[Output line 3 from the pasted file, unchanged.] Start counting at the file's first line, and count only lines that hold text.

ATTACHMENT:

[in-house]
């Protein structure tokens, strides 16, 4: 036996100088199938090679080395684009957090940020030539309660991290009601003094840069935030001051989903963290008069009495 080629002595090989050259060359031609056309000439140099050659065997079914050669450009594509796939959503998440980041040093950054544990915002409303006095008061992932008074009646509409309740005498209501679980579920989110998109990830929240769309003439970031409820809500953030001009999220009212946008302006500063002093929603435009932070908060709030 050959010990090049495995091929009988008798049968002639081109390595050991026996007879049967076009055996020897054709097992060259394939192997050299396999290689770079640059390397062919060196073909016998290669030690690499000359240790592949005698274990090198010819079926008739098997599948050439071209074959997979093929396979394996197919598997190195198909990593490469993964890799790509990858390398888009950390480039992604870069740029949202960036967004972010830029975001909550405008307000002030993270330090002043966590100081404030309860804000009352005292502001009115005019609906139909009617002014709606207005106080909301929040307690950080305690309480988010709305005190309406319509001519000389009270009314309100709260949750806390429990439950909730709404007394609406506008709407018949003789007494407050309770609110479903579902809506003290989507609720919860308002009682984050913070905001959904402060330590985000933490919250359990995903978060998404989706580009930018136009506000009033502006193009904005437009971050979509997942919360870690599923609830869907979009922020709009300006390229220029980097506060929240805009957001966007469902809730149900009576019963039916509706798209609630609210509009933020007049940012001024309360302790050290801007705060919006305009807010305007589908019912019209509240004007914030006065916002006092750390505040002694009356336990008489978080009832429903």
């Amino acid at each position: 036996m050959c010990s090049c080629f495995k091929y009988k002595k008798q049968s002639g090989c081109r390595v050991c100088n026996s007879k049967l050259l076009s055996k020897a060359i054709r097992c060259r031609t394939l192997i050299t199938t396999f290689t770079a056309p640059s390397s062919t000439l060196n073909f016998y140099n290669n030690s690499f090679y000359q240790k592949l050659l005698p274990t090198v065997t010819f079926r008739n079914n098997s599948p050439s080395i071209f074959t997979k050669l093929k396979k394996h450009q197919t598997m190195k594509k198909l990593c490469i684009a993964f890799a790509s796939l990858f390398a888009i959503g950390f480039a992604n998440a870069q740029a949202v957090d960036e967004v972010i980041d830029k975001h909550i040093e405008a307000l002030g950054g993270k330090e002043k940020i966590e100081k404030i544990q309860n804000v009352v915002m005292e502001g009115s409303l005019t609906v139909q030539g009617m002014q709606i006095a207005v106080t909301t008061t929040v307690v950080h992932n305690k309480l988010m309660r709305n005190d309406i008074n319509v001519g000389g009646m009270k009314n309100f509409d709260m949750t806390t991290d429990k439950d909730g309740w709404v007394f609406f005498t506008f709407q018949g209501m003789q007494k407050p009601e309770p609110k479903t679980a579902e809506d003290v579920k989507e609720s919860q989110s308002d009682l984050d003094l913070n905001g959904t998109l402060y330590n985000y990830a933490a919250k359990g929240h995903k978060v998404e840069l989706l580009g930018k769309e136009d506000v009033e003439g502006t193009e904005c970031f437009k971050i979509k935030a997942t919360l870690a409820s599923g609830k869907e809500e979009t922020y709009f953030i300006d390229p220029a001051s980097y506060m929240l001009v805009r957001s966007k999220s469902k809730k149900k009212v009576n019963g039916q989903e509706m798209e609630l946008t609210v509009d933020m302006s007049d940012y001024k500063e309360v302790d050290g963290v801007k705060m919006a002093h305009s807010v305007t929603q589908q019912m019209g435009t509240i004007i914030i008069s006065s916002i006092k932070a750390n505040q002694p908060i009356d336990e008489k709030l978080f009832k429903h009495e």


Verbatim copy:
């Amino acid at each position: 036996m050959c010990s090049c080629f495995k091929y009988k002595k008798q049968s002639g090989c081109r390595v050991c100088n026996s007879k049967l050259l076009s055996k020897a060359i054709r097992c060259r031609t394939l192997i050299t199938t396999f290689t770079a056309p640059s390397s062919t000439l060196n073909f016998y140099n290669n030690s690499f090679y000359q240790k592949l050659l005698p274990t090198v065997t010819f079926r008739n079914n098997s599948p050439s080395i071209f074959t997979k050669l093929k396979k394996h450009q197919t598997m190195k594509k198909l990593c490469i684009a993964f890799a790509s796939l990858f390398a888009i959503g950390f480039a992604n998440a870069q740029a949202v957090d960036e967004v972010i980041d830029k975001h909550i040093e405008a307000l002030g950054g993270k330090e002043k940020i966590e100081k404030i544990q309860n804000v009352v915002m005292e502001g009115s409303l005019t609906v139909q030539g009617m002014q709606i006095a207005v106080t909301t008061t929040v307690v950080h992932n305690k309480l988010m309660r709305n005190d309406i008074n319509v001519g000389g009646m009270k009314n309100f509409d709260m949750t806390t991290d429990k439950d909730g309740w709404v007394f609406f005498t506008f709407q018949g209501m003789q007494k407050p009601e309770p609110k479903t679980a579902e809506d003290v579920k989507e609720s919860q989110s308002d009682l984050d003094l913070n905001g959904t998109l402060y330590n985000y990830a933490a919250k359990g929240h995903k978060v998404e840069l989706l580009g930018k769309e136009d506000v009033e003439g502006t193009e904005c970031f437009k971050i979509k935030a997942t919360l870690a409820s599923g609830k869907e809500e979009t922020y709009f953030i300006d390229p220029a001051s980097y506060m929240l001009v805009r957001s966007k999220s469902k809730k149900k009212v009576n019963g039916q989903e509706m798209e609630l946008t609210v509009d933020m302006s007049d940012y001024k500063e309360v302790d050290g963290v801007k705060m919006a002093h305009s807010v305007t929603q589908q019912m019209g435009t509240i004007i914030i008069s006065s916002i006092k932070a750390n505040q002694p908060i009356d336990e008489k709030l978080f009832k429903h009495e």